Continue reading "What is the Free Enterprise Group? Matthew Barrett profiles the most influential new gathering of Tory MPs" »

30 Aug 2010 07:00:00

Elizabeth Truss MP answers ConHome's Twenty Questions for the Class of 2010

Here is the latest in our series of Twenty Questions with members of the Class of 2010...

Elizabeth Truss Commons Elizabeth Truss was elected MP for South West Norfolk with a majority of 13,140.

1. What is your earliest political memory? Being taken on a CND march by my mother at the age of 8.

2. Complete the sentence: “I’m a Conservative because… I believe in liberty and the free market."

3. Who is your political hero and why? Ronald Reagan - he was an optimist about what could be achieved.

4. When did you decide you wanted to become an MP? It gradually dawned on me...

5. What is your reading material of choice? ConservativeHome, food blogs and cookbooks, The Times.

6. Who is your favourite political interviewer/presenter on TV or radio? Laura Kuenssberg.

7. If you could run any government department, which would it be and why? Treasury or Cabinet Office - I want to get to grips with the government machine.

8. Which non-Conservative politician do you most admire? David Laws, for being an early adopter of education and economic reform.

9. Who would you least want to get stuck with in a House of Commons lift? No comment.

10. If you were in the US, would you be a Republican or a Democrat? Republican.

11. What do you enjoy doing to unwind and relax? Cooking and reading crime ficton, especially Sherlock Holmes

12. What is your favourite book? The Three Musketeers by Alexandre Dumas.

13. What is your favourite film? Mulholland Drive. I also have a soft spot for ET.

14. What is your favourite music? Queen, The Beatles, Simon and Garfunkel, Whitney Houston.

15. What would be your ideal meal and where would you eat it? Breakfast of waffles, bacon and maple syrup and espresso at a roadside diner.

16. What is your favourite holiday destination? South California.

17. What do you most want to achieve during your first term in Parliament? Dual the final stretch of the A11 and help achieve reform of A -Levels and GCSEs.

18. Tell us one interesting, unusual or surprising fact about yourself. I spent the second year of my life in 1970s Poland as my parents tried out life under the communists. I gather one of my first words was the Polish for clock.

19. Tell us one interesting, unusual or surprising fact about your constituency. 'Allo 'Allo, You Rang M'Lord and Dad's Army were all filmed in South West Norfolk. Indeed I met Katie Rabett who played Cissy Meldrum in You Rang M'Lord at a fete recently.

20. Share with us your most amusing story or favourite anecdote from the campaign trail. During the campaign I went to a local pub with some friends who had brought their dog. The dog was wearing a blue rosette. The pub had a chicken coop and as we were eating our lunch the dog had taken too much interest in one of the chickens. There was screeching from the coop. Luckily we managed to rescue the chicken minus a few feathers and retrieve the rosette from the chicken house.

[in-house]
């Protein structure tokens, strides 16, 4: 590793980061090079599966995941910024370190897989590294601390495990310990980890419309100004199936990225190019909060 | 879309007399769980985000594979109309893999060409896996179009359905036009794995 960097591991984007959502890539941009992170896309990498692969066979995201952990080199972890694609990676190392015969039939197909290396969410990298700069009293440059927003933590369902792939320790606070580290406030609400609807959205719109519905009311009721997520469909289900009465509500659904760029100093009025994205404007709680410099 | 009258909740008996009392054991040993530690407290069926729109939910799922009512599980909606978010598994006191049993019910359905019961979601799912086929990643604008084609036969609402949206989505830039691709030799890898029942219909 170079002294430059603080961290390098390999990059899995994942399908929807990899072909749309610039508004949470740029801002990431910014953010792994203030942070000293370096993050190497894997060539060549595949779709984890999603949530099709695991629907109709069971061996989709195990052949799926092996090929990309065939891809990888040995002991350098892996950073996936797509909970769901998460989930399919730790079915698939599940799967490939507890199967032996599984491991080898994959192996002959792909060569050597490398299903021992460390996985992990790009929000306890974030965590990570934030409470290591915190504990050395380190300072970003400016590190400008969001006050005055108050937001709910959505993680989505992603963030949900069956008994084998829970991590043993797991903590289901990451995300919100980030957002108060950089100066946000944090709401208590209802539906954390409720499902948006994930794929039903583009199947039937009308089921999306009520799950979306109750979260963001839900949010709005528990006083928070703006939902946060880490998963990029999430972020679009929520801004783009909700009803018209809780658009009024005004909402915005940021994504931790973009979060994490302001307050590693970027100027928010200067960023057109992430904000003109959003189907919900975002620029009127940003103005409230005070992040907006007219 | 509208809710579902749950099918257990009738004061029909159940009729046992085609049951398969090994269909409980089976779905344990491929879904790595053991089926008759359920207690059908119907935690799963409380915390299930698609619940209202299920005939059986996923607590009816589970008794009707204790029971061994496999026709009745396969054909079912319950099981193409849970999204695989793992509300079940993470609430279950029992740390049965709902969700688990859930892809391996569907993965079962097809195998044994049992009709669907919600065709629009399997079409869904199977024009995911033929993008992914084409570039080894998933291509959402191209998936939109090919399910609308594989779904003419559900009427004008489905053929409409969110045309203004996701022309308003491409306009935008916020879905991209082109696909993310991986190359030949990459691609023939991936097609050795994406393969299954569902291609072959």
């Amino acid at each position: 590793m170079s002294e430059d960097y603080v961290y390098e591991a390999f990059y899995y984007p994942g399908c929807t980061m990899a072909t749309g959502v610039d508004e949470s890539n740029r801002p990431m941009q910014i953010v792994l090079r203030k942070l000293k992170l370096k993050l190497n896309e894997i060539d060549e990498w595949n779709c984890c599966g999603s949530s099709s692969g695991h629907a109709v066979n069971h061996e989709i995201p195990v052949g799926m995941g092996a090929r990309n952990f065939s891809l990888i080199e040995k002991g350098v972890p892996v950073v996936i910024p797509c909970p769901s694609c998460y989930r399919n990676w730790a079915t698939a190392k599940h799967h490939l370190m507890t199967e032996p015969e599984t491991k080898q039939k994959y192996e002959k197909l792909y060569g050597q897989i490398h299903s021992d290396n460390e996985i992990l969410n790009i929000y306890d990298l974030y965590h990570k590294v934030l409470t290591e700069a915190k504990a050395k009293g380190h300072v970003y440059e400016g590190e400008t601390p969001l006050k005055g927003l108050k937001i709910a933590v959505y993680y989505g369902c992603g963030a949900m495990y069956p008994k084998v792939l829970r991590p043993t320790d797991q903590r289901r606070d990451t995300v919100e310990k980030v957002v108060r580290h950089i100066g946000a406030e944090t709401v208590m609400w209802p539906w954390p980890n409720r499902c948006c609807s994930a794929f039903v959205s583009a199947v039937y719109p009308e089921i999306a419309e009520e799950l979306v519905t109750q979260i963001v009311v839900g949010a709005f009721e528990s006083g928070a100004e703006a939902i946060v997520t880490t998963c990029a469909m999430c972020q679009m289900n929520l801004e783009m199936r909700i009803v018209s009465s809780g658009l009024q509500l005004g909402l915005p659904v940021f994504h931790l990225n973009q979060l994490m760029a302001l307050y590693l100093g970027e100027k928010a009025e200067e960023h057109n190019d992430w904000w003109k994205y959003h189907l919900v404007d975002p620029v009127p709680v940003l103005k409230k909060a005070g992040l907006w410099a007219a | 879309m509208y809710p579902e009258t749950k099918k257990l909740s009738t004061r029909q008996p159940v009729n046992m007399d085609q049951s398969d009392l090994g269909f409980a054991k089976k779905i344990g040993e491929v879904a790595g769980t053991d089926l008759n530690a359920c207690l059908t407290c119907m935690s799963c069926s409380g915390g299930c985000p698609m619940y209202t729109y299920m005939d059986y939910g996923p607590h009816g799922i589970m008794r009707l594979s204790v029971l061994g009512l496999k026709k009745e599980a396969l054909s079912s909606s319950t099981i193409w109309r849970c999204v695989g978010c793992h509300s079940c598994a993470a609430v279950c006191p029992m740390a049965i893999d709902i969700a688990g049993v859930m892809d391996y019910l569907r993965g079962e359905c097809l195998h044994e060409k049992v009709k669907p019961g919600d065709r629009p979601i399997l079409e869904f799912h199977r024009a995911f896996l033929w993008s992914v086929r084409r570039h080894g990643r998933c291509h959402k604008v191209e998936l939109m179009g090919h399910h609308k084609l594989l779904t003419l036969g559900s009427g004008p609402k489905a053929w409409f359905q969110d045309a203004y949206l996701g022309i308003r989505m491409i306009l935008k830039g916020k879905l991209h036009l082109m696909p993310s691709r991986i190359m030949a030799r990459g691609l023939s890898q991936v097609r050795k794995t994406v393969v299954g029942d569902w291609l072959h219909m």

> Previously: Steve Baker MP

12 Jun 2010 11:54:53

Damian Hinds and Elizabeth Truss raise education issues in their maiden speeches

During the final day of debate on the Queen's Speech on Tuesday, two new Conservative MPs touched on important educational matters in their maiden speeches:

Damian Hinds Commons Damian Hinds, who replaced Michael Mates in Hampshire East, told the House:

"As the new powerhouses of China, India, Russia and Brazil loom ever larger, we must rise to the challenge they set. Fundamental to that must be ensuring the very best education for every child to enable them all, regardless of background, to fulfil their potential. That is a theme that many hon. Members have touched on already. Striving for excellence is not just about bringing all up to scratch or setting the bar at an acceptable standard. It must be about encouraging all to stretch themselves, from wherever they start, to be all that they can. That should be true both for schools and for the students in their care. In education, as in industry, when people feel ownership, empowerment and responsibility, they are much more likely to go the extra mile and make a success of their venture—hence the great attraction of the academy model, even for schools that are already very successful.

"Those same principles need not mean going it alone, as they can extend beyond the school gate, with schools working in partnership with others. In my constituency, the 44 schools and colleges already work co-operatively, choosing to pool resources in the pursuit of shared goals. The potential advantages of that kind of approach are many fold. It can enable smaller village schools, which we value very highly in my area, to derive scale benefits that they otherwise would not have. It can provide new stretch opportunities for particularly gifted and talented youngsters, and also a forum for governors to share best practice."

Elizabeth Truss Commons Later in the debate came the first contribution from Norfolk South West's new MP, Elizabeth Truss, who did much work on education whilst at the Reform think-tank prior to her election. She called for "an overhaul of our qualifications system":

"Like everywhere else in the country, the economy of South West Norfolk has changed. With increased automation, we now have higher skilled jobs. A typical farm now employs an eighth of the employees that it did 40 years ago, but those employees are in highly technically skilled and business management roles. We need to ensure that we educate people for those jobs. That is why I want to look to our great universities to lead on academic qualifications. I have previously called for maths and science to move from geek to chic. Never has this been more important, and I will be pressing for that.

"I also want to see employers lead in on-the-job skills because people get a passion for work and a sense of craftsmanship from watching someone who cares about it doing the job. I will be fighting for that to make sure that those people, not bureaucrats, are in charge of setting our qualifications."

Jonathan Isaby